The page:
BRII opens $12M environmental challenges funding round

BRII opens $12M environmental challenges funding round

The Federal Government is calling on small and medium businesses to develop innovative solutions for Australia’s environmental challenges, with $12 million in funding available through the Business Research and Innovation Initiative (BRII).

The latest funding round will address five key challenges including turning office trash into energy treasure, which will be administered through the Australian Renewable Energy Agency (ARENA).

According to a Department of Industry, Science, Energy and Resources statement, ARENA is seeking a way to conduct an analysis of waste streams from an office building in order to design and build an energy recovery pilot facility.

“The critical innovation is to demonstrate a step-change in resource recovery rates by combining innovations in technology and onsite waste management practices,” the statement reads.

The department highlights that while there have been some leading pilots, energy recovery from food waste is not yet commercial at an individual building level in Australia.

“The implementation of energy recovery and waste management practices could provide a blueprint for large office buildings to offset energy use whilst avoiding landfill emissions,” the statement reads.

“Solving this challenge will require innovative thinking related to resource recovery, implementing new strategies and implementing energy recovery technologies to revolutionise existing waste management practices.”

The challenge includes a technical and economic feasibility study of a pilot-scale energy recovery facility for an office building.

Applicants are also encouraged to consider education and training, as well as strategies for demonstrating the social and environmental benefits of waste management, including energy recovery.

“The proof of concept stage should include developing and building a prototype energy recovery facility,” the statement reads.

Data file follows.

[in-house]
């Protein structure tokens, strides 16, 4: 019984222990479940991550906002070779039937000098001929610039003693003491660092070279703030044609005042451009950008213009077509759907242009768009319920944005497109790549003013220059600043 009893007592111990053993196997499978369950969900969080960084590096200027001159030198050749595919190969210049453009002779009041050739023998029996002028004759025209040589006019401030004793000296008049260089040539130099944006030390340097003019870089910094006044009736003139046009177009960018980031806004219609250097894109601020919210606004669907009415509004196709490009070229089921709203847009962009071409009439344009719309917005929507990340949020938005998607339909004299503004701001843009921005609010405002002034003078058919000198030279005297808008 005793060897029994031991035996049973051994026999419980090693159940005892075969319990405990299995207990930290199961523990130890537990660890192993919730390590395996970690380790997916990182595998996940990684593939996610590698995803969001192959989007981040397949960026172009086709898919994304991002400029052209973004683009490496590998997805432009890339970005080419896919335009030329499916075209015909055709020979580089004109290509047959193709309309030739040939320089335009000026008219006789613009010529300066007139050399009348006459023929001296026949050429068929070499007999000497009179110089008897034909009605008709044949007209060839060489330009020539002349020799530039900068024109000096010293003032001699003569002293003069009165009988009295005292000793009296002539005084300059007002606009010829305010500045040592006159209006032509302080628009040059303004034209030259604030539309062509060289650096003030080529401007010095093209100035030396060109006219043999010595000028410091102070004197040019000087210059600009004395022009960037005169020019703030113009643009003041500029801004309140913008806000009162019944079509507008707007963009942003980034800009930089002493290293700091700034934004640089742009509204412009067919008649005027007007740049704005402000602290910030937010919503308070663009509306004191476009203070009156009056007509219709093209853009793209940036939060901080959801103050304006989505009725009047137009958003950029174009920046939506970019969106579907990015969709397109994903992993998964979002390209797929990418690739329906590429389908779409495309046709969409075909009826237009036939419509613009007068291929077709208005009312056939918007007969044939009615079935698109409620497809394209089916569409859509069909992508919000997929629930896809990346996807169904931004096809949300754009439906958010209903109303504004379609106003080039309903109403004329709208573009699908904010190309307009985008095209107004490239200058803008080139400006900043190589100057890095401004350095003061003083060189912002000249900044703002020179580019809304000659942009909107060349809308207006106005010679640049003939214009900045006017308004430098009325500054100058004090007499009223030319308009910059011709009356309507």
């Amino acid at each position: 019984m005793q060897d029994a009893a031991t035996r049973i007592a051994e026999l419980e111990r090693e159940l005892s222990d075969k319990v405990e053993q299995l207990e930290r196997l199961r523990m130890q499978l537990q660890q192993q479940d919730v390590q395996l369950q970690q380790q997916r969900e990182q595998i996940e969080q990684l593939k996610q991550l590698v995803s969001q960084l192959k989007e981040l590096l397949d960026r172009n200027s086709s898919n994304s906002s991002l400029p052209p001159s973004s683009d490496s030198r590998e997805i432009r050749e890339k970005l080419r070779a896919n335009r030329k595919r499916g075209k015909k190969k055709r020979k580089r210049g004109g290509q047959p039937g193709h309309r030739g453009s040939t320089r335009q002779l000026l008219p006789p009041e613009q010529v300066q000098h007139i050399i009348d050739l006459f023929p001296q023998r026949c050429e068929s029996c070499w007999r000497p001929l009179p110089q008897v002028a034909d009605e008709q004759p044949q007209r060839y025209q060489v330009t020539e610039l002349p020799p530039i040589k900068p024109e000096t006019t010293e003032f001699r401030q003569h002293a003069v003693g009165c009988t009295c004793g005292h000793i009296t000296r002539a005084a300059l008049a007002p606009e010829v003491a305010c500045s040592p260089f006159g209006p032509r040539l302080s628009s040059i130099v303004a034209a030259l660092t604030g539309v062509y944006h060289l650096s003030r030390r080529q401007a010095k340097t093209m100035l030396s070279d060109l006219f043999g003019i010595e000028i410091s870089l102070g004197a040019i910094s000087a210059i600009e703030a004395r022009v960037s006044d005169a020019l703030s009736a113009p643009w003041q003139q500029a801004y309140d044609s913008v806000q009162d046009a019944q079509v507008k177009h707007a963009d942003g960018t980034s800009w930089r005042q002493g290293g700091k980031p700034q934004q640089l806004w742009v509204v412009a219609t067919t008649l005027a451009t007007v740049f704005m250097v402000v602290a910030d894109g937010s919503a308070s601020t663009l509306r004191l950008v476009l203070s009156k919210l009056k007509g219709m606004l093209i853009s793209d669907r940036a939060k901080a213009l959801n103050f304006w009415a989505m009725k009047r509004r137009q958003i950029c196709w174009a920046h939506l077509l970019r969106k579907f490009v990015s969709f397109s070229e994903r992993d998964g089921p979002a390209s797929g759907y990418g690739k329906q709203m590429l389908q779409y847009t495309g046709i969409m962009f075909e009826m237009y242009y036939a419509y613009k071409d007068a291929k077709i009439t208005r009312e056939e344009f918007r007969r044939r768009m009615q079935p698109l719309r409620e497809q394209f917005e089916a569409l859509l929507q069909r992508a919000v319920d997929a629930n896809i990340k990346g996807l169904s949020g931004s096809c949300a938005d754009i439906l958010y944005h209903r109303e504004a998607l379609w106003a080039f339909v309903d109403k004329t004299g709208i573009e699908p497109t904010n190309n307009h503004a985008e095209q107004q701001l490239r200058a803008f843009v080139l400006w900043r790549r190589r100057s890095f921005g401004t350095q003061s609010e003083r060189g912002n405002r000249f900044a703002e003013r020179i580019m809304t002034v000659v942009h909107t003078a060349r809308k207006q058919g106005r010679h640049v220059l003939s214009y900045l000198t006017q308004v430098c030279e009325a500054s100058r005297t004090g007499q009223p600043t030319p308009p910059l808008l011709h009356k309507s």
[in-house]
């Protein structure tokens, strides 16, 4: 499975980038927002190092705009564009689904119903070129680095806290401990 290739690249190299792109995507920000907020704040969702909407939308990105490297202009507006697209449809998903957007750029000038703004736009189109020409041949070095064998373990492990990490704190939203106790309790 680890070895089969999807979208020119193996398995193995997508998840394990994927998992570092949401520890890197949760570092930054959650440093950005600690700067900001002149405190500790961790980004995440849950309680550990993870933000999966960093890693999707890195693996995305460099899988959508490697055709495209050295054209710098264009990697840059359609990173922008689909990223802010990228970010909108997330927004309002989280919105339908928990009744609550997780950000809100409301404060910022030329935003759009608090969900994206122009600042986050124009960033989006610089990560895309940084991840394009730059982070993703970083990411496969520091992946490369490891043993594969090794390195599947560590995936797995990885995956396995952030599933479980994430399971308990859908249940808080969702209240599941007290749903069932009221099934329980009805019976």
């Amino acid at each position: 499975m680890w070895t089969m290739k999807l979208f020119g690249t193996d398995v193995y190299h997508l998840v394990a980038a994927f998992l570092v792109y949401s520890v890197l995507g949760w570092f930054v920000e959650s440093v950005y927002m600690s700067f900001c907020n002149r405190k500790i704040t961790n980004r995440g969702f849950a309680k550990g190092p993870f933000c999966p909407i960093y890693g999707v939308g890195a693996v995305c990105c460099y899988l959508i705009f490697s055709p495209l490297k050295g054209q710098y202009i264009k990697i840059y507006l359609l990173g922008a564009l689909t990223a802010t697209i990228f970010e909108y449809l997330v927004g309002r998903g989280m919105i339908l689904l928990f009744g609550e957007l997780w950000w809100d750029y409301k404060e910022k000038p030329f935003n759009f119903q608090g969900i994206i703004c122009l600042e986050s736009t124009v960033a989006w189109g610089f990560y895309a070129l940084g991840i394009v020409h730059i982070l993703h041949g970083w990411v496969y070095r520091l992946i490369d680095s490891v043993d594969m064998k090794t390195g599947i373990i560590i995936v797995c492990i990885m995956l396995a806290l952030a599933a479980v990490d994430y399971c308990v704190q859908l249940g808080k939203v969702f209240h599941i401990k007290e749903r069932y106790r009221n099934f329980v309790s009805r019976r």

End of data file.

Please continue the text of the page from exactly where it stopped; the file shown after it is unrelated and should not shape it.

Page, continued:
“A solution should also have scope for commercialisation on a national or global scale.”

Additional challenges under this funding round include automating the detection of whales at sea, turning farm crops into a renewable hydrogen source and “revolutionising” agricultural spray application.

“This is a great opportunity for Australian businesses to think outside the box and develop clever ideas that can help solve policy issues within government,” Industry, Science and Technology Minister Karen Andrews said.

“This round of BRII aims to find more effective ways of dealing with challenges that affect our oceans, water and soil quality, as well as recycling technologies.”

Australian startups and small and medium businesses can submit proposals for ideas that address the challenges, with successful applicants to receive grants of up to $100,000 to further develop ideas and test feasibility over three months.

The most successful of these ideas may then be eligible for a grant of up to $1 million to develop a prototype or proof of concept over a maximum of 18 months.

Relevant government agencies will have the option to purchase these solutions at the end of the proof of concept stage.

“Not only does this initiative help government agencies with tailored solutions that mean better value for taxpayers, it also gives startups and businesses the chance to develop new products and technologies for the global market,” Andrews said.

Applications close 10 September.

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